How To Be Effective at Social Marketing

Everyone’s talking about the latest buzz-term de jour – “social marketing.” It started with blogging, then it spread to Facebook and LinkedIn, and now it’s Twitter…  

Everyone’s talking about the latest buzz-term de jour – “social marketing.” It started with blogging, then it spread to Facebook and LinkedIn, and now it’s Twitter…



The idea goes something like this – create a presence (i.e. page or entry) on one of these tools, then use it to spread your message virally.  People will see your message automatically; you don’t need to actually find them.  Instantly and effortlessly you have access to millions of people, without having to work hard, and more importantly, without having to spend any money.  In the “old-world,” you actually had to target your customers and think about how to reach them; in the “new world” you just have to “be there” and create some buzz.  The socio-sphere has made the world flat!  The only thing you have to do is create some buzz.  So goes the argument.


But how do you get people to notice your buzz? And therein lies the rub.  Some people try to “game the system.” For example, some companies pay people to write recommendations, to create phony reviews or ratings, or to tag information that posted on various blogs or social networks.  A more sophisticated approach is to create an ecosystem of recommenders.  For example, I recommend your product and then you recommend mine.  A third permutation of this method involves paying an outside company to manage the process; they hire the pseudo-recommenders and create all the appropriate links and re-tweets.


I think these methods are largely ineffective and in fact counterproductive (even if you don’t get caught). Here’s why:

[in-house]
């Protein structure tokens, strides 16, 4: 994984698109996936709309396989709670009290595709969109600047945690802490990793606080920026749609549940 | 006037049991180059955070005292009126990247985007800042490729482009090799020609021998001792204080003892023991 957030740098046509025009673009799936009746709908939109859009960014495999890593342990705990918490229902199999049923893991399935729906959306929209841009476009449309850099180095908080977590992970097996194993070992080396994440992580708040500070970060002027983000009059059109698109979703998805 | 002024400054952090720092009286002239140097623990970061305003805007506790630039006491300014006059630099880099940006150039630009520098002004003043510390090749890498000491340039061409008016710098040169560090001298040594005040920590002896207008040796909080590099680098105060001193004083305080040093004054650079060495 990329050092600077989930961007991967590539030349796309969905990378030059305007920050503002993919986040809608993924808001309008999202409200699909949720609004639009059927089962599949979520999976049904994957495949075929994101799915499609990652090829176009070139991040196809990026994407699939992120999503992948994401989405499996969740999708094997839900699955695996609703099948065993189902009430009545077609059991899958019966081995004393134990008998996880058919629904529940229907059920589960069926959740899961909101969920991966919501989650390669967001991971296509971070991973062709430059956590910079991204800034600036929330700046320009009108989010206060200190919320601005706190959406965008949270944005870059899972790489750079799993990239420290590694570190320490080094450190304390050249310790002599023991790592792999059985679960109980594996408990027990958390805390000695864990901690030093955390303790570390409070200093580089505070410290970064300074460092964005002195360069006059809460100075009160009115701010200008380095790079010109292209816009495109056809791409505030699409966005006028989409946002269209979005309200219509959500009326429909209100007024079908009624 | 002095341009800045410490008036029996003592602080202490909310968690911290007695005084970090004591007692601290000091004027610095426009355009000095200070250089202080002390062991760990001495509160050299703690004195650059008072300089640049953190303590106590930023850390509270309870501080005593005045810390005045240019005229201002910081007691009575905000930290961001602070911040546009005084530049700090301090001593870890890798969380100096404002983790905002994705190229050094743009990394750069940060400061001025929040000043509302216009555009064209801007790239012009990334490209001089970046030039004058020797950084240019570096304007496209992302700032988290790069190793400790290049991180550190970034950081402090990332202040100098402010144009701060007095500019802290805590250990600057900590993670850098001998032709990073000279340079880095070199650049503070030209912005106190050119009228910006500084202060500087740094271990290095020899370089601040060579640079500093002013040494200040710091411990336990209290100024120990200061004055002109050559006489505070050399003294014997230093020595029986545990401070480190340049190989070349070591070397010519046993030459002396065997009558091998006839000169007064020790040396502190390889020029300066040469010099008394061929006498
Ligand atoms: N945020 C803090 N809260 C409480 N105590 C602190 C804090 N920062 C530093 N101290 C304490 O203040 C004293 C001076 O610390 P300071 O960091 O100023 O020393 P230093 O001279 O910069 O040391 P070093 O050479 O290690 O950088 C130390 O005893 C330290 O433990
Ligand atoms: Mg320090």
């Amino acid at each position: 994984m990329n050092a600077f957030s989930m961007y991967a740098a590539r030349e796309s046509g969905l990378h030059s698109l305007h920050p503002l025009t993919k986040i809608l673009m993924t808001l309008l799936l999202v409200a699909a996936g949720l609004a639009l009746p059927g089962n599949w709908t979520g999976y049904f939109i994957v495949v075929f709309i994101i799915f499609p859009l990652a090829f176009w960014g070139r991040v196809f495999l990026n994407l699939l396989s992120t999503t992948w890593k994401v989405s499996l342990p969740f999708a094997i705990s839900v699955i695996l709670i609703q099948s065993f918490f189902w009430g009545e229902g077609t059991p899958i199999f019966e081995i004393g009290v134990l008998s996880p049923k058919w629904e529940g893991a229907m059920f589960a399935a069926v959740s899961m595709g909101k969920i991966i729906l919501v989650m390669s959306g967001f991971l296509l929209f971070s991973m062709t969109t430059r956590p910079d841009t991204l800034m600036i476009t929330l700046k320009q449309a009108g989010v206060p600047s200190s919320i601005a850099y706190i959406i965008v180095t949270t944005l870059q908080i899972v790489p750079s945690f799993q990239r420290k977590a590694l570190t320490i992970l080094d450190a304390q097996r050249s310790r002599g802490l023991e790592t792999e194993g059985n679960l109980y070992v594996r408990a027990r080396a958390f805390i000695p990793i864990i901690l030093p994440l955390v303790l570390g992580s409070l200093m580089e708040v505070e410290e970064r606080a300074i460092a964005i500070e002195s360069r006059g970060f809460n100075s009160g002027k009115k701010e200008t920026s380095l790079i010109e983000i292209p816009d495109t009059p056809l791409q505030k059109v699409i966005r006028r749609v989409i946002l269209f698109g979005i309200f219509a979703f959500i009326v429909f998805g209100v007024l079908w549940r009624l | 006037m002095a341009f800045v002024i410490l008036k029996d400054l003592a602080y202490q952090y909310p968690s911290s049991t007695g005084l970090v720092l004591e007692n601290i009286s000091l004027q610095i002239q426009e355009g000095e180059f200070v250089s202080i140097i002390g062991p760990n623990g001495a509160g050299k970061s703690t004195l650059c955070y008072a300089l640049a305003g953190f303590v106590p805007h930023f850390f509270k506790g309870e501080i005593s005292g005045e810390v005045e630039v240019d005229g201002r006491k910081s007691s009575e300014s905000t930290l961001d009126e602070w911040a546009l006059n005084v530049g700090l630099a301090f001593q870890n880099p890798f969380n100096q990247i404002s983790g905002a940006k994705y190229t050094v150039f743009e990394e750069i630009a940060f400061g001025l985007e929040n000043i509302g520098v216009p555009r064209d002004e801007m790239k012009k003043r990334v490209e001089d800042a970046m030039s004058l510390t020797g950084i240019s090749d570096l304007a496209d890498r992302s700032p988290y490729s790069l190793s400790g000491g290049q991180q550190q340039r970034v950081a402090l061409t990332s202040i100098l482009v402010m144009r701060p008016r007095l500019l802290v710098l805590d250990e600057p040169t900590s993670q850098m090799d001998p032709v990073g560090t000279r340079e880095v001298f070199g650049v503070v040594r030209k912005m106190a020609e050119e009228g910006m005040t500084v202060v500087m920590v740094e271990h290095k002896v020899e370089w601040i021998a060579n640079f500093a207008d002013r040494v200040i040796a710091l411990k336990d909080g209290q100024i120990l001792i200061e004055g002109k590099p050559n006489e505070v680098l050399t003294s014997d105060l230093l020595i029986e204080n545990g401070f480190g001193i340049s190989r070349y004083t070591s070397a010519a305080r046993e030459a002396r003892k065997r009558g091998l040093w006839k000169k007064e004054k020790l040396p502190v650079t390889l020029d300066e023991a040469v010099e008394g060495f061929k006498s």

• The socio-sphere is a huge place and too many other folks doing the same thing. Unless you are a big company with huge budgets, you won’t win. If you are a big company, you shouldn’t be doing this for obvious reputation concerns. 
  • It is impossible to generate a “virtual crowd” with a handful of people. You will waste enormous amounts of precious time with few results.
  • If you can’t truly engage people with a meaningful message, it will not propagate no matter how many re-tweets, links, tags, or recommendations you create.
  • It won’t last – in today’s age of instantaneous global social networks, this hour’s news is tomorrow’s ancient history.


So is social marketing just the latest marketing gimmick?  On the contrary, social networks represent essential marketing tools, when used properly.  Here is what I suggest for a successful social marketing campaign:


·         Invest the time and effort to clearly define your market and produce solid messages.  Analyze why a customer would buy your product/service versus a competitor or versus buying nothing. Without a solid marketing message for a well-defined target market, you won’t be successful no matter what. Nothing new, and no short-cuts here.

·         Validate your messages – test your messages with a few prospects, analysts, bloggers, and other people who you feel understand your market.